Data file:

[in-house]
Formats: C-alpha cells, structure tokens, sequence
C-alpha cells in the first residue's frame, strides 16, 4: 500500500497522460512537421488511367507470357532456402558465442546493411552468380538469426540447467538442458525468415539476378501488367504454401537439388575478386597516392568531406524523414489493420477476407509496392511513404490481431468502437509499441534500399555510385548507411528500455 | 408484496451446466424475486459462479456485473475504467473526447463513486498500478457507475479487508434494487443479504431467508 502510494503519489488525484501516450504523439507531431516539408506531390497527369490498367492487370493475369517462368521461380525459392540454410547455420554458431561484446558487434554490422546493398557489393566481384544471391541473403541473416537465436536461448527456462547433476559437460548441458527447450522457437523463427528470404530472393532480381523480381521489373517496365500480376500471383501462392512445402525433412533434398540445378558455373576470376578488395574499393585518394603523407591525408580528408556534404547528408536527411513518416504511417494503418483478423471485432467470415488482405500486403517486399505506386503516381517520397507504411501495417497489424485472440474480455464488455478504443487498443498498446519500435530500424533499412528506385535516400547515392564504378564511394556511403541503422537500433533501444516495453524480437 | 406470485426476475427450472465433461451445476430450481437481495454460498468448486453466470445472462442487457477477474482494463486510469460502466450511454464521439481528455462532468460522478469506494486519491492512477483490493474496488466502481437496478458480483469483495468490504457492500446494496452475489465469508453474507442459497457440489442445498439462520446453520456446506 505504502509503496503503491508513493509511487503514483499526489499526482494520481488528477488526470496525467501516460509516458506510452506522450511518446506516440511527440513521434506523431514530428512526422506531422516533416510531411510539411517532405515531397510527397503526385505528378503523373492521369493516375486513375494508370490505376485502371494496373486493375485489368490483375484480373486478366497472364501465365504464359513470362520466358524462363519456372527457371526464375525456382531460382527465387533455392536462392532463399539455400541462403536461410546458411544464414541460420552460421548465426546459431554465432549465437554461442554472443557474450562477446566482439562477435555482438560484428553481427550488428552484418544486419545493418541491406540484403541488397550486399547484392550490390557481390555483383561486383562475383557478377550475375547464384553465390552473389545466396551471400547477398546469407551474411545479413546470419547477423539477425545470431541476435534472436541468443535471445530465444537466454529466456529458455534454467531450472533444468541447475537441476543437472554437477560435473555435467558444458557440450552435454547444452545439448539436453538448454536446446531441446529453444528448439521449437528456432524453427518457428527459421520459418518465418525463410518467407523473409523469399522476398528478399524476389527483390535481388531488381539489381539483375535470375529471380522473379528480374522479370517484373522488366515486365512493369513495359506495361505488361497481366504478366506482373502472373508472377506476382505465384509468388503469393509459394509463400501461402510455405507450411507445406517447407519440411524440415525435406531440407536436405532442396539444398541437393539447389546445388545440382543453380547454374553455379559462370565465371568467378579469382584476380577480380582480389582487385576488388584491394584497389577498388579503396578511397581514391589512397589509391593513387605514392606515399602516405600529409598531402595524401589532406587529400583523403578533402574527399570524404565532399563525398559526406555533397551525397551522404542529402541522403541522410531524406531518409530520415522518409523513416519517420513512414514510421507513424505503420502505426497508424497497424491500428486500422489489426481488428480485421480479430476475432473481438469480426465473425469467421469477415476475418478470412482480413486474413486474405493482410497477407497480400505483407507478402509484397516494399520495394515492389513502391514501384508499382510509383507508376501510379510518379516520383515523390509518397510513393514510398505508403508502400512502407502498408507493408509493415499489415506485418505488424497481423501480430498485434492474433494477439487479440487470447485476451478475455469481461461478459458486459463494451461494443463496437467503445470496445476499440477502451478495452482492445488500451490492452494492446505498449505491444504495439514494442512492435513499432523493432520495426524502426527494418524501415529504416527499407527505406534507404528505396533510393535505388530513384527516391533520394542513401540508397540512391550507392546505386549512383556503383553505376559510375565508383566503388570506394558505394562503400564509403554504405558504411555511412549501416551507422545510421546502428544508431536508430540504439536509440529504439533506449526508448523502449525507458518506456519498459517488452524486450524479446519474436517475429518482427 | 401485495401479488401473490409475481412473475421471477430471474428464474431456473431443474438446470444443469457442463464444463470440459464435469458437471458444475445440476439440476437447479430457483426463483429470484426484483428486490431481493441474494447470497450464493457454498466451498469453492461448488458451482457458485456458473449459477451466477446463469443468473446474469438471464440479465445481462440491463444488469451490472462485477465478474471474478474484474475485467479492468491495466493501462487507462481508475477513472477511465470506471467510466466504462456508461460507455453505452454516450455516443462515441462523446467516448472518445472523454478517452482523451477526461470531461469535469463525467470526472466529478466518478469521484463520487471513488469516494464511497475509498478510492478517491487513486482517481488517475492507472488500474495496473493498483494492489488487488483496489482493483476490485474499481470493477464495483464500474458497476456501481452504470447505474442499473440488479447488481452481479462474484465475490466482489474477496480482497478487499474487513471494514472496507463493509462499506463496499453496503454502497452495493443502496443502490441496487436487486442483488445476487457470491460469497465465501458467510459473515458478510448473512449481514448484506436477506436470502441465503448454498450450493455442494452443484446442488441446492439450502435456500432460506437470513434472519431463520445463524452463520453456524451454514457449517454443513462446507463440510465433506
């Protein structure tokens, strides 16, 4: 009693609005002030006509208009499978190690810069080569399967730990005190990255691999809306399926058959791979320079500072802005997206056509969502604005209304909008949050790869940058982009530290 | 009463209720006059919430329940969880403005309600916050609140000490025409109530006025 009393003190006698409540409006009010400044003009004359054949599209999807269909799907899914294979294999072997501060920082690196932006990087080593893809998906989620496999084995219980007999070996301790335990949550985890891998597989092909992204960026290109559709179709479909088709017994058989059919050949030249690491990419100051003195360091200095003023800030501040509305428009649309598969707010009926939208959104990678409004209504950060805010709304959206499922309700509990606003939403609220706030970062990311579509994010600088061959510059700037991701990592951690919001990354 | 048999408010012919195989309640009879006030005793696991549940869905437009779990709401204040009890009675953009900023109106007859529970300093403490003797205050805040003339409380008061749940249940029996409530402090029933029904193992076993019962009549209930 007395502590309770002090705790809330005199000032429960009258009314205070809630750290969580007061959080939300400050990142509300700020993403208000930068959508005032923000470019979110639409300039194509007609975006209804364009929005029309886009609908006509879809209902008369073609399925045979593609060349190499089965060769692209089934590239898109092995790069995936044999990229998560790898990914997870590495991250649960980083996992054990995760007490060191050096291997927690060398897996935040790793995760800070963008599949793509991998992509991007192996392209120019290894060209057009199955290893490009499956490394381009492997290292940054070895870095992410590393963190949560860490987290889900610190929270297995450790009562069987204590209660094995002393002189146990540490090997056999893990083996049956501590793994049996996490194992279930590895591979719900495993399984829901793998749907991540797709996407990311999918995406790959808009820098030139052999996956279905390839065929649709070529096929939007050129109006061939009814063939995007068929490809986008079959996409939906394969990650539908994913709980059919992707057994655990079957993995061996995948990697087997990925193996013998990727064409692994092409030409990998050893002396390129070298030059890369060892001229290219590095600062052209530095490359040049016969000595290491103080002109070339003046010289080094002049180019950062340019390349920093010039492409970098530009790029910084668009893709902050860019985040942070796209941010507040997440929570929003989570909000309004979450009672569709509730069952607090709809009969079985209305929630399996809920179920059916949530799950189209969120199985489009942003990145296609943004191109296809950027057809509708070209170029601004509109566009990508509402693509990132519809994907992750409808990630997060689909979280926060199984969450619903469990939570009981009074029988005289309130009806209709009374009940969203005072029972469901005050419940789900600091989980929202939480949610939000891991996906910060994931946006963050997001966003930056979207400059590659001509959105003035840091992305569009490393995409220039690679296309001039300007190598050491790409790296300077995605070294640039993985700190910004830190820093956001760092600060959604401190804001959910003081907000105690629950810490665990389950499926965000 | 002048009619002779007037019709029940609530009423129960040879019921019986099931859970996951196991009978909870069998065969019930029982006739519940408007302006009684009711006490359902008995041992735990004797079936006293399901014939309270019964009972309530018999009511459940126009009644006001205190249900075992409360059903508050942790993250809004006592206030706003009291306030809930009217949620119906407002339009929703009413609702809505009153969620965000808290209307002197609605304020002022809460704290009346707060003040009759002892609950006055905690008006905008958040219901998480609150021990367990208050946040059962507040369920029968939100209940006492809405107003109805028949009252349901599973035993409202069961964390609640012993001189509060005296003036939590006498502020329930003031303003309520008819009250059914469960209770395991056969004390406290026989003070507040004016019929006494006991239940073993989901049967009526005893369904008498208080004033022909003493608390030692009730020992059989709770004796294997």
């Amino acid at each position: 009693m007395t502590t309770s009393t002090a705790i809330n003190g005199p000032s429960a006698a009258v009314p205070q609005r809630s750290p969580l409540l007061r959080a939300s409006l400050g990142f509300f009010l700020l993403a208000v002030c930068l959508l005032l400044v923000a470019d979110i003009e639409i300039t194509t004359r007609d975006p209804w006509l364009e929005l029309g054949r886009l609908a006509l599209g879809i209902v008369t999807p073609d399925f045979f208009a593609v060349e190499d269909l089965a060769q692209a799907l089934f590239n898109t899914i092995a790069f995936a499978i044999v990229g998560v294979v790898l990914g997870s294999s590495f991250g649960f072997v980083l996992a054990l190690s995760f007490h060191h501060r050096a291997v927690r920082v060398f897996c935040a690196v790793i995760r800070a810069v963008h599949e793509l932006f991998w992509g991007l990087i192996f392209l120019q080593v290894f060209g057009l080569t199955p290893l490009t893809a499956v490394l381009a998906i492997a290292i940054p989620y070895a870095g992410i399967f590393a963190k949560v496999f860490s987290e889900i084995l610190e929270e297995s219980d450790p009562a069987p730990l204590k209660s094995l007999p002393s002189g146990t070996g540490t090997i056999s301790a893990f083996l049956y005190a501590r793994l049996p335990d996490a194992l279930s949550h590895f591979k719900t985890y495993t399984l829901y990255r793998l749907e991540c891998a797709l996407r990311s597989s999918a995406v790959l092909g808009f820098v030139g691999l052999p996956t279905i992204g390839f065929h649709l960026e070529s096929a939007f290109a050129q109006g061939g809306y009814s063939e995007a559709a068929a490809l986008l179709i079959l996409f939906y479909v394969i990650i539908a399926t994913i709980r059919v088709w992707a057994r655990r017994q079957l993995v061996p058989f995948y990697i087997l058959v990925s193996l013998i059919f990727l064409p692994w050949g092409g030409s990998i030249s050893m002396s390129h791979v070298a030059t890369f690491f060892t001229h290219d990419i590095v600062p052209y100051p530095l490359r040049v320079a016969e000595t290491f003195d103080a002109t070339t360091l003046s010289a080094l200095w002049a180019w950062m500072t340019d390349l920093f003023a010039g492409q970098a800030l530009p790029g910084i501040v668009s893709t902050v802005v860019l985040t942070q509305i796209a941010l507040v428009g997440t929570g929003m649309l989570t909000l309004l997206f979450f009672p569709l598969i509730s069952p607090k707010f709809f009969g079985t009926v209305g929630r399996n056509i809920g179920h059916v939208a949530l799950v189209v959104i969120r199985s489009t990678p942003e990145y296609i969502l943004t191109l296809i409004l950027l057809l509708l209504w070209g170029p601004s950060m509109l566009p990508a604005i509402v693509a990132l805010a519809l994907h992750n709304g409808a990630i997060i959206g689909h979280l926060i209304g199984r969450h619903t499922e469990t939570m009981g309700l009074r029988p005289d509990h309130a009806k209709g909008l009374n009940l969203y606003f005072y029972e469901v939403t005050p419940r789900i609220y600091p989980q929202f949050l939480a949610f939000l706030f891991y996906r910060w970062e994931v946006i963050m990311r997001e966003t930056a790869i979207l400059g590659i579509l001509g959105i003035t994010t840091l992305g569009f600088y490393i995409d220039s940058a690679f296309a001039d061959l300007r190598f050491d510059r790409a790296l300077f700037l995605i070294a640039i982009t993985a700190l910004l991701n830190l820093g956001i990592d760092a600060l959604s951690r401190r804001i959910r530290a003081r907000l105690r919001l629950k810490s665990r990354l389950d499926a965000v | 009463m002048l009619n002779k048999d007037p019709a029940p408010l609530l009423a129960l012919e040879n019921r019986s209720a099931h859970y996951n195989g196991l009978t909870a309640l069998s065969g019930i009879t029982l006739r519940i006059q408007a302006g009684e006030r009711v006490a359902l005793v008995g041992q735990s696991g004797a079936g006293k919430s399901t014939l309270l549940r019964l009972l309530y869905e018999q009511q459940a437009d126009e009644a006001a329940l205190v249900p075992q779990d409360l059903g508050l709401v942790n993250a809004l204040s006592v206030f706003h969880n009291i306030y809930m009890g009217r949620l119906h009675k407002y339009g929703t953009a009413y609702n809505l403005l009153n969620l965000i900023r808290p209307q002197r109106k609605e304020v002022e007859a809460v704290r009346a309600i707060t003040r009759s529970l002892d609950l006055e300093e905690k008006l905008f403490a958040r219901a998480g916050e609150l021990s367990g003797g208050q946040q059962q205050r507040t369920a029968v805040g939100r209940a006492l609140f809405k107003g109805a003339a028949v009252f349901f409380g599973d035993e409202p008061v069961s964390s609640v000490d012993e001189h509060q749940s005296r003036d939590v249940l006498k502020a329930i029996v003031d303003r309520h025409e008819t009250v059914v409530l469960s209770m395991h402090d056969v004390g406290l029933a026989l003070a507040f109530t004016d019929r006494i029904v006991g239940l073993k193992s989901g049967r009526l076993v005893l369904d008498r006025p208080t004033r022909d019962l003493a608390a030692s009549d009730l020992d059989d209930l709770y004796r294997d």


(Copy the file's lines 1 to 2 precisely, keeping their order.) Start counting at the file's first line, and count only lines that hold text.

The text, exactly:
[in-house]
Formats: C-alpha cells, structure tokens, sequence